A lay reader (in some jurisdictions simply reader) or licensed lay minister (LLM) is a layperson authorized by a bishop in the Anglican Communion to lead certain services of worship or lead certain parts of a service. They are members of the congregation permitted to preach and preside at some services, but not called to full-time ministry.
Anglican lay readers are licensed by the bishop to a particular parish or to the diocese at large. In the former case, in some areas, their tenure expires with the resignation of the parish priest. In the Anglican tradition, the role of licensed lay readers, whose prominence varies by region, is similar to that of a non-conformist lay preacher, and can involve:
- Conducting Mattins, Evensong, and Compline
- Reciting the Litany
- Publishing banns of marriage
- Preaching, teaching, and assisting in pastoral care
- Conducting baptism services
- Conducting funerals (this often requires additional specific permission from the diocesan bishop, and the agreement of the family of the deceased)
- Distributing (though not celebrating) Holy Communion.
Although in many parishes these duties can be performed by any reasonably competent lay person who has been properly instructed, the key to the Reader's licence is that he or she is permitted to do them in the absence of a priest. Licensed Readers are entitled to wear a blue tippet with choir dress. The Anglican Consultative Council has laid out its recommendations for the theological education that all laity should receive.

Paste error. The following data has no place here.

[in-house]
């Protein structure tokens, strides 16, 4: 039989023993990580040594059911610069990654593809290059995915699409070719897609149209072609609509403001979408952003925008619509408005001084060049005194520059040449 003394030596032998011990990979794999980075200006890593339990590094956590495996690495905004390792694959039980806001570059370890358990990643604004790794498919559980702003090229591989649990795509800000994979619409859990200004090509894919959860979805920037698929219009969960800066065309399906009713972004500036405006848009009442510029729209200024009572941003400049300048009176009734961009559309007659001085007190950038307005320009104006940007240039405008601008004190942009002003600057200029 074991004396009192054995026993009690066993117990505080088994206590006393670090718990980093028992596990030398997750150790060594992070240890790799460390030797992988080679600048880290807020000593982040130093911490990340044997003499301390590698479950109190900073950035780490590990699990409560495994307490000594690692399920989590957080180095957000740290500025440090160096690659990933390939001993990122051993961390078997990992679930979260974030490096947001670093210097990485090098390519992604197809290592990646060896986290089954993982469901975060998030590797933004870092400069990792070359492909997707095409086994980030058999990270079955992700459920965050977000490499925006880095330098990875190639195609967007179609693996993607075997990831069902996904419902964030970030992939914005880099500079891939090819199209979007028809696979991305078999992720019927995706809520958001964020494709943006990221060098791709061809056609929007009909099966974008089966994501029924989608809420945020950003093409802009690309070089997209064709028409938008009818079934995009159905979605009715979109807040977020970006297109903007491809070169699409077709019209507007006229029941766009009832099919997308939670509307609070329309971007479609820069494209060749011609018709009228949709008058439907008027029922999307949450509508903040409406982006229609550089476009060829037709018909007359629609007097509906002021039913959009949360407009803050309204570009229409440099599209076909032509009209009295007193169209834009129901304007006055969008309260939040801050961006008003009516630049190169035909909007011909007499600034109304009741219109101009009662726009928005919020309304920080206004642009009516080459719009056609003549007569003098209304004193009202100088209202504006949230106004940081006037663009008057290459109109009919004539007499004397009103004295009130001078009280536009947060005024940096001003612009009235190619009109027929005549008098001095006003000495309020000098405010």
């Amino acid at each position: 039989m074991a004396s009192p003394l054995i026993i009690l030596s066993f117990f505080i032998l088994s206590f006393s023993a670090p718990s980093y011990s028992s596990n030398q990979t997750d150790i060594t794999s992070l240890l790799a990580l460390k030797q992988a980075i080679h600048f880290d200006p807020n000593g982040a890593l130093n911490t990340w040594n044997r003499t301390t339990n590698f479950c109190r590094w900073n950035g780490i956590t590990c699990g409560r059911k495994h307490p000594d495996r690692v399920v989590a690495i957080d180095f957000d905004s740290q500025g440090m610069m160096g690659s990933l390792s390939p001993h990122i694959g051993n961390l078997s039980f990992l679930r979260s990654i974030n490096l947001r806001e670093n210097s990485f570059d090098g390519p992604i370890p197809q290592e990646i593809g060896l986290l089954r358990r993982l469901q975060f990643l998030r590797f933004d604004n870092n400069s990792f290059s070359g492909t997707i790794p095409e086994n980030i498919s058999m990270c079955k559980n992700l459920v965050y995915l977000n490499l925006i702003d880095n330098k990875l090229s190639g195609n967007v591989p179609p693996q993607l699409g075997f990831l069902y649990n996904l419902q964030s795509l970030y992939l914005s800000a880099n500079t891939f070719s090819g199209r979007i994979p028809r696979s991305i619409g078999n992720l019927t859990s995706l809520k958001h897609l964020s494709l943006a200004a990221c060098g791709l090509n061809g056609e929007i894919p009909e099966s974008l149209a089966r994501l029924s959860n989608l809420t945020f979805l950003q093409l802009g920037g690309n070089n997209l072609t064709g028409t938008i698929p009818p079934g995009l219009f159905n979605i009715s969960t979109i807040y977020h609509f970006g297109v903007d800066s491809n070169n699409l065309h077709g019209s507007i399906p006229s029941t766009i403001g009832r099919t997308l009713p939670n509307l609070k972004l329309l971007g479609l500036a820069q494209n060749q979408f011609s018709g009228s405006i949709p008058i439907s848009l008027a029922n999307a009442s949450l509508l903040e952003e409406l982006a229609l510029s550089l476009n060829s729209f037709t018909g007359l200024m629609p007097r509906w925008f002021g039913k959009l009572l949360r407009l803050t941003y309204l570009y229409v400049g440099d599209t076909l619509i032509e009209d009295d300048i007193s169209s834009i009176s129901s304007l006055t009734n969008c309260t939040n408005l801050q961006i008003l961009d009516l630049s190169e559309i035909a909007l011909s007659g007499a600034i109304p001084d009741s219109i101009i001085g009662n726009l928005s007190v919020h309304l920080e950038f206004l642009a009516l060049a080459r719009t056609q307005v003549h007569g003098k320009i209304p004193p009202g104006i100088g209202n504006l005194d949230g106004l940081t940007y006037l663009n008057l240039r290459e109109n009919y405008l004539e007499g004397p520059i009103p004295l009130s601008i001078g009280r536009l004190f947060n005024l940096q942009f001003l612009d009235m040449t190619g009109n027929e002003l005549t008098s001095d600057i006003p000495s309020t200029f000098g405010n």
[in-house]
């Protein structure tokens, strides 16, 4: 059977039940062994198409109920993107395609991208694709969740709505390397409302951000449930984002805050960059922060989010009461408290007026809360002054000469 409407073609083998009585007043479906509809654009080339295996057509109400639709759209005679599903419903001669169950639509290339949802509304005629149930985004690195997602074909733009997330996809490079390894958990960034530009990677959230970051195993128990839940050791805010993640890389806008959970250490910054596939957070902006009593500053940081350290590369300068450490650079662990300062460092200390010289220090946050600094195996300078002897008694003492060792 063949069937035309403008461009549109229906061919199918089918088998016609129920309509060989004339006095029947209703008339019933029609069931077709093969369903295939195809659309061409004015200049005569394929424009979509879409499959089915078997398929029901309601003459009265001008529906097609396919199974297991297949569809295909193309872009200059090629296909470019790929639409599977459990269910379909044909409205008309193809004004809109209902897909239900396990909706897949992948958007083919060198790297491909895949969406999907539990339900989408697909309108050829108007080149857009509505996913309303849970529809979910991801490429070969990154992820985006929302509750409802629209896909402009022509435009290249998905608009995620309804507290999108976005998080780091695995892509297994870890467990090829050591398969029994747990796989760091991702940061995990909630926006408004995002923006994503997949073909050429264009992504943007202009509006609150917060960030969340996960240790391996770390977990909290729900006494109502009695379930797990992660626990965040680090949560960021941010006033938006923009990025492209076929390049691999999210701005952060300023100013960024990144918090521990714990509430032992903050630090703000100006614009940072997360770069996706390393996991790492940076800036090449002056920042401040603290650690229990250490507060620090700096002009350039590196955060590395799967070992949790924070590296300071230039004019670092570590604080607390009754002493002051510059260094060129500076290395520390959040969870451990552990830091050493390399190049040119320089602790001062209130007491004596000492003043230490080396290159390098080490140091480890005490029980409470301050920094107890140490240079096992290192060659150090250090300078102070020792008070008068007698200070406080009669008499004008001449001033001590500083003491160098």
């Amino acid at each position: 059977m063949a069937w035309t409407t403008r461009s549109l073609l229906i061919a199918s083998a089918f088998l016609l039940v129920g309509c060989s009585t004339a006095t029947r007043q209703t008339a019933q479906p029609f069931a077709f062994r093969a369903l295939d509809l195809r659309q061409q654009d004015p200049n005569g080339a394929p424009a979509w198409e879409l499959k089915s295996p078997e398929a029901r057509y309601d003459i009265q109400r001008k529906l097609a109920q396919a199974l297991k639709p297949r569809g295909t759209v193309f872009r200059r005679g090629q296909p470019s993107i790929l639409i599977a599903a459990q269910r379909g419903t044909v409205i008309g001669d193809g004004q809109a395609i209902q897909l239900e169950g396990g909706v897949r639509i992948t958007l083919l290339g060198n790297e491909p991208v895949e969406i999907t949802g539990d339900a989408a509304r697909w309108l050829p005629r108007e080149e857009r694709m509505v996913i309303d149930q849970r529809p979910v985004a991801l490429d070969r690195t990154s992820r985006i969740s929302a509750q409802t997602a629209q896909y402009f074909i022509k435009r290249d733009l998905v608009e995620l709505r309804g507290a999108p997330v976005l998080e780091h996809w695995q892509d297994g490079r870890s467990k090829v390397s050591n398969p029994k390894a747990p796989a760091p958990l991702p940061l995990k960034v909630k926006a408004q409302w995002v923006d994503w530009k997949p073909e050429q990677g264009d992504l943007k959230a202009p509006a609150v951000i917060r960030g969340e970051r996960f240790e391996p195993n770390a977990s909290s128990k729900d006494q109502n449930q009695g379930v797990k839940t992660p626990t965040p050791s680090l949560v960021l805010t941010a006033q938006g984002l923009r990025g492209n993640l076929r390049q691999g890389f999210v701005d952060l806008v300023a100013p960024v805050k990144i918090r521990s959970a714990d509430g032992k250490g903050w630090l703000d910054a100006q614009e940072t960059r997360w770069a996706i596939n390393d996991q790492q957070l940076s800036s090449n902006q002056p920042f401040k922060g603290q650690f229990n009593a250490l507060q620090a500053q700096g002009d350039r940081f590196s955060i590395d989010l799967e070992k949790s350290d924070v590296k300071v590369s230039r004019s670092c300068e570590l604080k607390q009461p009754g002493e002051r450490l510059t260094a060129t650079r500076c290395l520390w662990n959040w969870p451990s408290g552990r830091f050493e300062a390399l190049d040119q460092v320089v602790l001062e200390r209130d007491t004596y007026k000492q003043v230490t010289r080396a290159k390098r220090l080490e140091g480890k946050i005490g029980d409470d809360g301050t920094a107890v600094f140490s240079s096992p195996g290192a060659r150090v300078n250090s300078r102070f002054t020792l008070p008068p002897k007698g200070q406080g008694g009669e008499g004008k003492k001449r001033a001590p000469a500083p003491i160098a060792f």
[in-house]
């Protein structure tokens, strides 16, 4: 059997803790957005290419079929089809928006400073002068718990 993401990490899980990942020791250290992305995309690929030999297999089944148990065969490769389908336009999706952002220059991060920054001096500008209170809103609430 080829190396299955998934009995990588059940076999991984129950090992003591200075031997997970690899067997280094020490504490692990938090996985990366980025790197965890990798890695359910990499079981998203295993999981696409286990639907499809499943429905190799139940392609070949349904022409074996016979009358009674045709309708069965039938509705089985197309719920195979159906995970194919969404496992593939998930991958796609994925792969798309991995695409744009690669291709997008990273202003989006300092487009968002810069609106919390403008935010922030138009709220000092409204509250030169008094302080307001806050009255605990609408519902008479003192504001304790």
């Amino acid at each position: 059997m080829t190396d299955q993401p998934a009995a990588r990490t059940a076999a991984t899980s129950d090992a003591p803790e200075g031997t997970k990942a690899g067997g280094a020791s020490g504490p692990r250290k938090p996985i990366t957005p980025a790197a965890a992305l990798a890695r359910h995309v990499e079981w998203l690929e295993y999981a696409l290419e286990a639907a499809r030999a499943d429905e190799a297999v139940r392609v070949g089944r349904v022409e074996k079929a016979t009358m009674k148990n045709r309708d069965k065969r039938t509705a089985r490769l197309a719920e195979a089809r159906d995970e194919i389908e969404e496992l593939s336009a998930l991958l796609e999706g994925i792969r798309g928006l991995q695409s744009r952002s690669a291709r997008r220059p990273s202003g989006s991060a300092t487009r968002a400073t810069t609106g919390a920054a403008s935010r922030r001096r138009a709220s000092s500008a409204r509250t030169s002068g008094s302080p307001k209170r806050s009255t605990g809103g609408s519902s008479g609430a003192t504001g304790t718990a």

The first female lay readers were licensed during the First World War due to the shortage of men. They existed in 22 Dioceses in England and 1 diocese in Canada. The first group were called "Bishop's Messengers". There was then a gap until 1969 when more female lay readers were appointed.
In the Church of England, the office used to be known simply as Reader. Following a working party report to General Synod in 2009 most dioceses have adopted the title Licensed Lay Minister (Reader), or LLM (Reader). Their theological training enables them to preach, teach, and lead worship, and they are also able to assist in pastoral, evangelistic and liturgical work.
The office of Lay Reader has existed in its present form since 1866, and there are now around ten thousand lay readers in the Church of England. They are virtually all over 40, equally split between women and men.
For the purposes of carrying out the practical aspects of their training for ordination, students studying for the ordained ministry may be licensed as Student Readers. In some provinces of the Anglican Communion, such as the Church of Ireland, a Student Reader's licence permits them to serve in any diocese rather than being bound (as in the case of a Lay Reader) to the diocese of their licensing bishop.
- Reader (liturgy)
- Methodist local preacher (United Kingdom & Australia)
- Lay speaker (United States)
- Central Readers' Council in the British Isles and Europe
- College of Readers in the British Isles
- Lay Reader, Episcopal Church, USA
- Anglican Consultative Council, "Theological Education for the Anglican Communion Laity Target Group" (Anglican Communion Office, 2014) at http://www.anglicancommunion.org/ministry/theological/teac/grids/LaityGrid110406.pdf.
- "GS1689" (PDF).
- "Church of England Readers - Central Readers' Council". Church of England Readers. 2005. Retrieved 2008-07-16.
- Kuhrt, Gordon W. (2001). Ministry Issues for the Church of England: Mapping the Trends. Church House Publishing. p. 134. ISBN 0-7151-8122-X. Retrieved 2008-07-16.
- http://www.readers.cofe.anglican.org/. Accessed January 2, 2015.